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Reconstruction of the long bones by the induced membrane and spongy autograft. Ann Chir Plast Esthet Jun

Service de chirurgie orthopédique, traumatologique et réparatrice, hôpital Avicenne, université Paris XIII, Bobigny, France.
Annales de Chirurgie Plastique Esthétique (Impact Factor: 0.31). 07/2000; 45(3):346-53.
Source: PubMed

ABSTRACT

In the reported series of 35 cases bone reconstruction of large diaphyseal defects was performed in two stages. The first stage was the insertion into the defect of a cement spacer which was responsible for the formation of a pseudosynovial membrane. The second stage was the reconstruction of the defect by a huge fresh autologous cancellous bone graft. The membrane induced by the spacer prevents the resorption of the graft and favors its vascularity and its corticalisation. In weight bearing diaphyseal segments the normal walking was possible at 8.5 months on average. The length of the reconstructed defects was 4 to 25 cm.

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    • "Masquelet et al. and separately Viateau et al. described these induced membranes as being 1–2 mm thick with histological properties similar to those of synovial tissue ''providing an environment favourable for bone healing''. They continue to describe the membrane as ''contributing a rich vascularisation and inhibiting soft tissue invasion into the bony defect that may potentially protect autologous bone grafts from resorption'' [3] [6]. We compared cellular constitution, histological changes, and growth factor expression in induced membranes to periosteum 2, 4 and 6 weeks after induction. "
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    ABSTRACT: The Masquelet technique for the treatment of large bone defects consists of a 2-stage procedure. In the first stage, a polymethylmethacrylate (PMMA) cement spacer is inserted into the bony defect of a rat's femur and over a period of 2–4 weeks a membrane forms that encapsulates the defect/spacer. In a second operation the membrane is opened, the PMMA spacer is removed and the resulting cavity is filled with autologous bone. Different kinds of bone cements are available, with or without supplemental antibiotics. Both might influence the development and the characteristics of the induced membrane which might affect the bone healing response. Hence, this comparative study was performed to elucidate the effect of different bone cements with or without supplemental antibiotics on the development of an induced membrane in a critical size femur defect model in rats.
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    • "Common indications for the application of the induced membrane technique are mainly aseptic, posttraumatic bone voids [14]. Also congenital pseudarthrosis of the tibia had been successfully treated [25]. "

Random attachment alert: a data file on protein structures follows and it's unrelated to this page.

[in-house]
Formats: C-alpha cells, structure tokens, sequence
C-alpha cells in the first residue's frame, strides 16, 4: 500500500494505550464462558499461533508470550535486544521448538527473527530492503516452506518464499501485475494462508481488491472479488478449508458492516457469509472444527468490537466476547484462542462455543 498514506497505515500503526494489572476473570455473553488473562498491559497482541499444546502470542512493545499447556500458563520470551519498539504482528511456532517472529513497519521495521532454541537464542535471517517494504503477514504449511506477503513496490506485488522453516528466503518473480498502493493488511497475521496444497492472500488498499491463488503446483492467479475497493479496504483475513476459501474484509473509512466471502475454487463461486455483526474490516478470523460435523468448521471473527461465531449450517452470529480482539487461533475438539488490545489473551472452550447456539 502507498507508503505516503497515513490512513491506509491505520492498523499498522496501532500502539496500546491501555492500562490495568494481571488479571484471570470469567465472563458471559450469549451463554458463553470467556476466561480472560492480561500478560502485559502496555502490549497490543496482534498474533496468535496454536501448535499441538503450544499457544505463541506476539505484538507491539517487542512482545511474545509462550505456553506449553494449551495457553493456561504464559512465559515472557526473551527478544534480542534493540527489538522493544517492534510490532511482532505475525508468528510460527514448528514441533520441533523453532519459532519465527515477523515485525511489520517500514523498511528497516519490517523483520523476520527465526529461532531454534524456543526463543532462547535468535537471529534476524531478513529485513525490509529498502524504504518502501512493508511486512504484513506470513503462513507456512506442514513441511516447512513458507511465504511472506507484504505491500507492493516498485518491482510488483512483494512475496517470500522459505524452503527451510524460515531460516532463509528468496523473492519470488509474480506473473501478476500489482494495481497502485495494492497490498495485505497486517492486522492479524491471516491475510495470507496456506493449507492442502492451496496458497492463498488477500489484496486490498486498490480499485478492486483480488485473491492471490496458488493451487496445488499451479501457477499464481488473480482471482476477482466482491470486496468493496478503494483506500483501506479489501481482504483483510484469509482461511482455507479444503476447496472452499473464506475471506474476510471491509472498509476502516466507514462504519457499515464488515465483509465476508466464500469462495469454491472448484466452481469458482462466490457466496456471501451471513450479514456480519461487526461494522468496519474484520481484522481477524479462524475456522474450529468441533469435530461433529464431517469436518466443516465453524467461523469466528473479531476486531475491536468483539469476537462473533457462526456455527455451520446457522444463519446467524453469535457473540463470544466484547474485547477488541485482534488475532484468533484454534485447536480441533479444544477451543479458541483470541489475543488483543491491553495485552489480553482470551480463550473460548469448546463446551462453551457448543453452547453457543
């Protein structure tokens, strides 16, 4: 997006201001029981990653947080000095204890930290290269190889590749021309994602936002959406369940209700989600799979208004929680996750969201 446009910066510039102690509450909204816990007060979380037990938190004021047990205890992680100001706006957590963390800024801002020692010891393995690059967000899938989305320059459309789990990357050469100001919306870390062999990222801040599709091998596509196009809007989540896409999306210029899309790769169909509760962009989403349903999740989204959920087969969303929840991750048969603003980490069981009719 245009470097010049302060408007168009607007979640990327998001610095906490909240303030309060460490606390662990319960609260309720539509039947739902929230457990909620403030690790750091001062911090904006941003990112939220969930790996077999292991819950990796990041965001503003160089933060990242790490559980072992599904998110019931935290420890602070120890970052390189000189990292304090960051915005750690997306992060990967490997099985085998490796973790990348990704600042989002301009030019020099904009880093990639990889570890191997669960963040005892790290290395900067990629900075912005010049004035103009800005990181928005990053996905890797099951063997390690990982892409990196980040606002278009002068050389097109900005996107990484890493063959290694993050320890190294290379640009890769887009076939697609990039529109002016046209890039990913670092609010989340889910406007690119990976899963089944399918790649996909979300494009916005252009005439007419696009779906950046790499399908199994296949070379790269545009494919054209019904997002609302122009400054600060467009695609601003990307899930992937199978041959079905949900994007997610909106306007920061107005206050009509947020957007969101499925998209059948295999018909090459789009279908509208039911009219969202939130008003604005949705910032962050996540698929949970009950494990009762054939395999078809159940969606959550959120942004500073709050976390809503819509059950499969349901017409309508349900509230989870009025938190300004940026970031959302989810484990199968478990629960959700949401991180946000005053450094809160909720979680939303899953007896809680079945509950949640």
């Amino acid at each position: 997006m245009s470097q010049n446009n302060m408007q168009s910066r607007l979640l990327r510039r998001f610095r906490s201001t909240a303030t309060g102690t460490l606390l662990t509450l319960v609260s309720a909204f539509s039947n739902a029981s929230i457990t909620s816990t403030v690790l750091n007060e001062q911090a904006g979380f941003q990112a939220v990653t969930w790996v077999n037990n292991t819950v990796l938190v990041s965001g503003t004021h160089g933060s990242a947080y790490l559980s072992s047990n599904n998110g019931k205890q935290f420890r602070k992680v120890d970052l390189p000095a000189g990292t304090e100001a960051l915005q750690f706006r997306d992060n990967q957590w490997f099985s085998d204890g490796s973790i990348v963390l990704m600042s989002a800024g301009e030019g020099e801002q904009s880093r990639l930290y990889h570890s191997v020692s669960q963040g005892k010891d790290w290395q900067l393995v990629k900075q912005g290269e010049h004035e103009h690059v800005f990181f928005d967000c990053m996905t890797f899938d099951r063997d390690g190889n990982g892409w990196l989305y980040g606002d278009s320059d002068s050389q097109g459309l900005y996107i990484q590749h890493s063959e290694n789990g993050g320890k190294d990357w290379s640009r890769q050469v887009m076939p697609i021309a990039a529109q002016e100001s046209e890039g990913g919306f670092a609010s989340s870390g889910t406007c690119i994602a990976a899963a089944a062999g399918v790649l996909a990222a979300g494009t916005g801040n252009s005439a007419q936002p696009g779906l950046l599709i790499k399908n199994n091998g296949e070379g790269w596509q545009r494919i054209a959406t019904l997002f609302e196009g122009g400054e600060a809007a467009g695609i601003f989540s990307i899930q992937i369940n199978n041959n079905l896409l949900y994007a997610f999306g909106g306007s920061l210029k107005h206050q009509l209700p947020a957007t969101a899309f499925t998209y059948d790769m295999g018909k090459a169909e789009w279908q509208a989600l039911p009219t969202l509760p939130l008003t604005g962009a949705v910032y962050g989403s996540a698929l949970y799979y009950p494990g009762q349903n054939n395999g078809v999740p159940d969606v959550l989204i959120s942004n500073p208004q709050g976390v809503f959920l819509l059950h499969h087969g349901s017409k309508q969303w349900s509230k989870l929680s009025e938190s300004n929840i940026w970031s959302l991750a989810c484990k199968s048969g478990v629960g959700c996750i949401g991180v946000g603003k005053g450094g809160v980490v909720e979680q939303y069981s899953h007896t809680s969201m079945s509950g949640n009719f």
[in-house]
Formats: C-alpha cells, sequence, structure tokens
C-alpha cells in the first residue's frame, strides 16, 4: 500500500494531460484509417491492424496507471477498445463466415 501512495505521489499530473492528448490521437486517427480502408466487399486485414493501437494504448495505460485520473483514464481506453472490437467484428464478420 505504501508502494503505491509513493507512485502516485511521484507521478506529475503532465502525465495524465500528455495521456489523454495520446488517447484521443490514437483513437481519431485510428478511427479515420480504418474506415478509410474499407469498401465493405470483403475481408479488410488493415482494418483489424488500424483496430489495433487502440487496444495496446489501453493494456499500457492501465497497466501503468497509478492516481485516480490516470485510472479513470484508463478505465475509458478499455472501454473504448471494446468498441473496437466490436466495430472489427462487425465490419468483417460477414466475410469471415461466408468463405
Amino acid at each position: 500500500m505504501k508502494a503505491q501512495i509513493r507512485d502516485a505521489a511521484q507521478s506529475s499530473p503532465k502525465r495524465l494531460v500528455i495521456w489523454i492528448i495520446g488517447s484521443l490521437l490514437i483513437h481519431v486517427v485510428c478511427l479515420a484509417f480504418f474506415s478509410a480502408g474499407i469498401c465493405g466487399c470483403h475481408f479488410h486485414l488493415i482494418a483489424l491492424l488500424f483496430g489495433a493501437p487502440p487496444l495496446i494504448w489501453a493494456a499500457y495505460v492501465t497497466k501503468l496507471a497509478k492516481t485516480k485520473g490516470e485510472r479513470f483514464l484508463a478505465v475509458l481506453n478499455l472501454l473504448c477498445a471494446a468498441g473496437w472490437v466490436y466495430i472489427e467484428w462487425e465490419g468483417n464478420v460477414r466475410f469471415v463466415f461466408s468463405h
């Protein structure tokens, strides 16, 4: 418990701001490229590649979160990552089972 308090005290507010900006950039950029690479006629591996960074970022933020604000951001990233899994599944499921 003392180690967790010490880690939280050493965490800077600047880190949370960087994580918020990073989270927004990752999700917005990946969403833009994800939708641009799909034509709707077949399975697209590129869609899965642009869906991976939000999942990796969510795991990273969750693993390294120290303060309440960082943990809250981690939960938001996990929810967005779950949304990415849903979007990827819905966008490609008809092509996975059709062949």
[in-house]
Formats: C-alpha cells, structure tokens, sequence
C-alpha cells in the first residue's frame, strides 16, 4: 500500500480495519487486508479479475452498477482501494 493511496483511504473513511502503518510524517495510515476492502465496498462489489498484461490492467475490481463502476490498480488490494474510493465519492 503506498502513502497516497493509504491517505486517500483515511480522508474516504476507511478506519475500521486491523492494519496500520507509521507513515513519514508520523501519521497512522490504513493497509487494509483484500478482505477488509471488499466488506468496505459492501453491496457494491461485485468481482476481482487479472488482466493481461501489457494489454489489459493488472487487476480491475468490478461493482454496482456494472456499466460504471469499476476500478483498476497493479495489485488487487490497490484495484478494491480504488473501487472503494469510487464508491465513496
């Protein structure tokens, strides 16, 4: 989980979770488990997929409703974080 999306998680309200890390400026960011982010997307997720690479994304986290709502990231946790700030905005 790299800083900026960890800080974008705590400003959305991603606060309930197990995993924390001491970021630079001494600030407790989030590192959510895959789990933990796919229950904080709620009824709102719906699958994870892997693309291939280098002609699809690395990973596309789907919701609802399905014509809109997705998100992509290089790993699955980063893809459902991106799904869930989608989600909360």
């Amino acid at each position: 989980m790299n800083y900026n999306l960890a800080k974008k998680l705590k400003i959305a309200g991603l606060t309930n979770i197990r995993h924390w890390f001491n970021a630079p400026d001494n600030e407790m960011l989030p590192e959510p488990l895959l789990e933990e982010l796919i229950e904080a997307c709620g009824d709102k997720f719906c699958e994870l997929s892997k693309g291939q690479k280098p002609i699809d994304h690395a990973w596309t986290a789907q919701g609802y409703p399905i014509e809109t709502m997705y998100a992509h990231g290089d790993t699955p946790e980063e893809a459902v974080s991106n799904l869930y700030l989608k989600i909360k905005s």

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    ABSTRACT: Table 1. MRSA: Methicillin-resistant Staph. aureus., CNS: Coagulase-neg. Staph. epidermidis.
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    • "A final option, also to be considered, would be the development of gap or bone defect models. Both the plate and the nail have the possibility to accommodate a larger gap, which may be particularly suitable for example in a debridement and retention experiment, or even treatment of infection by the Masquelet technique (Masquelet et al., 2000). Such studies are highly clinically relevant and achievable with the current model. "
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    ABSTRACT: The local mechanical environment at a fracture is known to influence biological factors such as callus formation, immune cell recruitment and susceptibility to infection. Infection models incorporating a fracture are therefore required to evaluate prevention and treatment of infection after osteosynthesis. The aim of this study was to create humane, standardised and repeatable preclinical models of implant-related bone infection after osteosynthesis in the rabbit humerus. Custom-designed interlocked intramedullary nails and commercially available locking plates were subjected to biomechanical evaluation in cadaveric rabbit humeri; a 10-week in vivo healing study; a dose response study with Staphylococcus aureus over 4 weeks; and finally, a long-term infection of 10 weeks in the plate model.Outcome measures included biomechanical testing, radiography, histology, haematology and quantitative bacteriology. Both implants offered similar biomechanical stability in cadaveric bones, and when applied in the in
    Full-text · Article · Sep 2015 · European cells & materials
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